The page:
Slideshow:Sheffield Spend Spend Spend show subject Viv loved the myth around her headline-grabbing life

If there is a whole mythology around the incredible story of Spend Spend Spend pools winner Viv Nicholson, that's probably because Viv seemed to prefer the myth herself.

Friday, 11th May 2018, 7:43 pm
Updated Friday, 11th May 2018, 7:51 pm
Spend Spend Spend leading ladies, Danni Birks Hibbert and Beth Atkin, play the younger and older Viv Nicholson

In later years she would delight in pointing out that only she and one other woman had been the subject of a hit musical in their own lifetime – and that the other was fashion legend Coco Chanel.

As she would point out, that wasn’t bad going for a lass from Castleford whose only claim to fame was that she won and lost a fortune and generated a mountain of tabloid headlines along the way to financial ruin.

Spend Spend Spend leading ladies, Danni Birks Hibbert and Beth Atkin, play the younger and older Viv Nicholson

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She might also, three years after her death, be amused by the fact that while the Coco Chanel musical – with lyrics by My Fair Lady’s Alan Jay Lerner, music by the legendary Andre Previn and Katharine Hepburn as the star – has been consigned to theatre history, her show still finds an audience. The latest revival of the award-winning Spend Spend Spend – what else would you call a Viv Nicholson musical? – is presented by Handsworth and Hallam Theatre Company at Sheffield’s Montgomery Theatre from June 13 to 16.

Like all musicals, it probably prefers the mythology to the frequently grim reality but there’s enough of the truth to make it a recognisable version of the remarkable lady’s life.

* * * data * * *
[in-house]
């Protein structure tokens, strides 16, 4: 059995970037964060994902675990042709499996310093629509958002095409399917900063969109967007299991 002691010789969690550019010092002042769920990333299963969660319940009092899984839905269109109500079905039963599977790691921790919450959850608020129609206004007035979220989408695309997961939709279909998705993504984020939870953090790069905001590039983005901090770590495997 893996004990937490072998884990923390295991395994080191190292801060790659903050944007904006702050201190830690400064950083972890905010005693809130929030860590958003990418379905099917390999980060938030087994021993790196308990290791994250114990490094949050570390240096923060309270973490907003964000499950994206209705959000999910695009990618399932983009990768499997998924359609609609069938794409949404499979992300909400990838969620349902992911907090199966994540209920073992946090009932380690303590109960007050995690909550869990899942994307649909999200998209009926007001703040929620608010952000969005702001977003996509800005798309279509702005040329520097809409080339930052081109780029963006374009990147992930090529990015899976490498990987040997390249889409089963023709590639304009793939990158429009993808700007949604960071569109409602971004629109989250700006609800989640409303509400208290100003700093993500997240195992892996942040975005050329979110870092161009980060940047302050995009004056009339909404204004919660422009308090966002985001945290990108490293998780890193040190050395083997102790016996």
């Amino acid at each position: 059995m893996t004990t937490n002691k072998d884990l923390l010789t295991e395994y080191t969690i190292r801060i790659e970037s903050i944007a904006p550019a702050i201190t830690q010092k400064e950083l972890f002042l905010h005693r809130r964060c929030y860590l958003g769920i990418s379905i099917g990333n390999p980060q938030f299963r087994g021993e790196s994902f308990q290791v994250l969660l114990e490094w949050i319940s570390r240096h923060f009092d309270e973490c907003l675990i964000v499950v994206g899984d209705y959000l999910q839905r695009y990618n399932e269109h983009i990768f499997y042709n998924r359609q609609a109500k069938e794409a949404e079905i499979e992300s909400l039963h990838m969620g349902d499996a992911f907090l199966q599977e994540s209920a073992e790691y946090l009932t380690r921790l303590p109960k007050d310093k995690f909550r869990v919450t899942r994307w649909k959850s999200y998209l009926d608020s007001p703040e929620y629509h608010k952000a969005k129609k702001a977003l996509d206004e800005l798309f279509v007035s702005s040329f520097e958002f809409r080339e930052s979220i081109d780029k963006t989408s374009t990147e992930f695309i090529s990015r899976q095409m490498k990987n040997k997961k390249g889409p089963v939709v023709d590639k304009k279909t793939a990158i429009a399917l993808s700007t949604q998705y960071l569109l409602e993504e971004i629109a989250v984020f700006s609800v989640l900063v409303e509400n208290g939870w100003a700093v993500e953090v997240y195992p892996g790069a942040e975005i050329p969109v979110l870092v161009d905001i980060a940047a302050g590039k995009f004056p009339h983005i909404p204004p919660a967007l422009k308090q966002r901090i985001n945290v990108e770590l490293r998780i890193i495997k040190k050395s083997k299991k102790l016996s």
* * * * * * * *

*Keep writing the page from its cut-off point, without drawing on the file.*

The truth is that in September 1961 young miner Keith Nicholson won £152, 319 – the equivalent today of around £3 million – on the football pools.

But it was his wife Viv who stole the spotlight when, on receiving the prize cheque from Bruce Forsyth, she announced that she was going to spend spend spend – and then proceeded to do just that!

Bruce Forsyth presenting Keith and Viv Nicholson with the winning pools cheque

Seduced by her new-found notoriety, Viv found herself alienated from her working class past as her spending spiralled out of control.

When Keith was killed in a car crash, the fortune rapidly evaporated and Viv was told that what was left and everything she had bought actually belonged to Keith’s estate. Viv did win a three-year legal battle to gain £34,000 but that went the way of all the rest, as a result of more binge spending, taxes, legal fees, unpaid bills and bad investments.

It’s a Cinderella story with a hard edge and one that Viv herself loved, travelling all over the country to see revivals of the show, usually getting very vocally involved when the big scenes and tragedies unfolded.

Handsworth and Hallam’s director Claire Harriott actually experienced the full impact of Viv’s extraordinary personality because she was in a revival of the musical at Sheffield’s Lyceum more than a decade ago which saw Viv turning up at rehearsals and the opening night.

“She sat beside me and when she heard songs like Canary in a Cage and Who’s Gonna Love Me, she sat and cried like she was living it all again,” Claire recalls.

“She just loved it, she loved all the attention, she just loved being there and seeing her story presented. Watching her response, it just proved to me how raw it all still was for her and how Keith was still very much the love of her life.

“I have found myself wondering what would have happened if Keith hadn’t died. Would it have been a different story?

“They were a very volatile couple and the money didn’t help, but would they have stayed together?”

In the show, the starring is part is played by Danni Birks Hibbert as the older Viv, looking back on the years of excess, and Beth Atkin as the young wife who grabbed the headlines.

“The show doesn’t particularly portray Viv in a fantastic or favourable light,” Claire points out. “You sort of feel you should feel sorry for her because of the life she had and how it all went horribly wrong, but then that’s the life she chose and I don’t think she would have had it any other way.

“She didn’t come from a good place and she didn’t end in a good place but she did have one hell of a journey and what I am trying to do with our version is present something that is true to her life.”

And it is a story that, as Claire has discovered, continues to resonate. “Just a few days ago at work somebody said they were going to go out and spend spend spend,” she says.

“All these years later, people are still quoting Viv even if they don’t actually realise it – and that’s truly iconic!”

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